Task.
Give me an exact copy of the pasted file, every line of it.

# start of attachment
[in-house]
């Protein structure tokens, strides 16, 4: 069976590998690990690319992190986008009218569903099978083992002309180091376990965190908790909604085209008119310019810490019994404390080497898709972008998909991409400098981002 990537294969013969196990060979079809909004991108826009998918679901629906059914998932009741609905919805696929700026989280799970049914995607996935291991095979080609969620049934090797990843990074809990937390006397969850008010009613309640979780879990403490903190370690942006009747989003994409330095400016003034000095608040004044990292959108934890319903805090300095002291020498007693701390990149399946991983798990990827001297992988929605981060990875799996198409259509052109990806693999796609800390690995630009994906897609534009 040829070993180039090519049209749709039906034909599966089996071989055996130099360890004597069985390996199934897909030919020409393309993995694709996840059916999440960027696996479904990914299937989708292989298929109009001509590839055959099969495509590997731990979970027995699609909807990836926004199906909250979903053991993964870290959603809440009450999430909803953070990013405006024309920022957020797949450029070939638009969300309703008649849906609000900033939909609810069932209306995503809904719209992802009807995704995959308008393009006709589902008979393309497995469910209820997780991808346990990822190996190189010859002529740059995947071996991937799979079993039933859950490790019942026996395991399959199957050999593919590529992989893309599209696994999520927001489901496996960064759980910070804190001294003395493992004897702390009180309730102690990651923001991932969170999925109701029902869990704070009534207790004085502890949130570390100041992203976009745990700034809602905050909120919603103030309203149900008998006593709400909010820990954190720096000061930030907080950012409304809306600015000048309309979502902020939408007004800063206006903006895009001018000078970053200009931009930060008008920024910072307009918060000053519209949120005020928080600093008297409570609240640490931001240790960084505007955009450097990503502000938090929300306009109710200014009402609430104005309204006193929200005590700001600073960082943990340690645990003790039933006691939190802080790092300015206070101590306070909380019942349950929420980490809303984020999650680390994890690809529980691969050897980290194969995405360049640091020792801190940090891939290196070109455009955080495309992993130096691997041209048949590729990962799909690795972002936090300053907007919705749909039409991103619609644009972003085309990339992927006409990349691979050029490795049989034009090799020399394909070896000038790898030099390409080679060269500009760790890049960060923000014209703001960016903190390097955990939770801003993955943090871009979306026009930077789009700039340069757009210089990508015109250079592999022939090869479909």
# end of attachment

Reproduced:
[in-house]
């Protein structure tokens, strides 16, 4: 069976590998690990690319992190986008009218569903099978083992002309180091376990965190908790909604085209008119310019810490019994404390080497898709972008998909991409400098981002 990537294969013969196990060979079809909004991108826009998918679901629906059914998932009741609905919805696929700026989280799970049914995607996935291991095979080609969620049934090797990843990074809990937390006397969850008010009613309640979780879990403490903190370690942006009747989003994409330095400016003034000095608040004044990292959108934890319903805090300095002291020498007693701390990149399946991983798990990827001297992988929605981060990875799996198409259509052109990806693999796609800390690995630009994906897609534009 040829070993180039090519049209749709039906034909599966089996071989055996130099360890004597069985390996199934897909030919020409393309993995694709996840059916999440960027696996479904990914299937989708292989298929109009001509590839055959099969495509590997731990979970027995699609909807990836926004199906909250979903053991993964870290959603809440009450999430909803953070990013405006024309920022957020797949450029070939638009969300309703008649849906609000900033939909609810069932209306995503809904719209992802009807995704995959308008393009006709589902008979393309497995469910209820997780991808346990990822190996190189010859002529740059995947071996991937799979079993039933859950490790019942026996395991399959199957050999593919590529992989893309599209696994999520927001489901496996960064759980910070804190001294003395493992004897702390009180309730102690990651923001991932969170999925109701029902869990704070009534207790004085502890949130570390100041992203976009745990700034809602905050909120919603103030309203149900008998006593709400909010820990954190720096000061930030907080950012409304809306600015000048309309979502902020939408007004800063206006903006895009001018000078970053200009931009930060008008920024910072307009918060000053519209949120005020928080600093008297409570609240640490931001240790960084505007955009450097990503502000938090929300306009109710200014009402609430104005309204006193929200005590700001600073960082943990340690645990003790039933006691939190802080790092300015206070101590306070909380019942349950929420980490809303984020999650680390994890690809529980691969050897980290194969995405360049640091020792801190940090891939290196070109455009955080495309992993130096691997041209048949590729990962799909690795972002936090300053907007919705749909039409991103619609644009972003085309990339992927006409990349691979050029490795049989034009090799020399394909070896000038790898030099390409080679060269500009760790890049960060923000014209703001960016903190390097955990939770801003993955943090871009979306026009930077789009700039340069757009210089990508015109250079592999022939090869479909």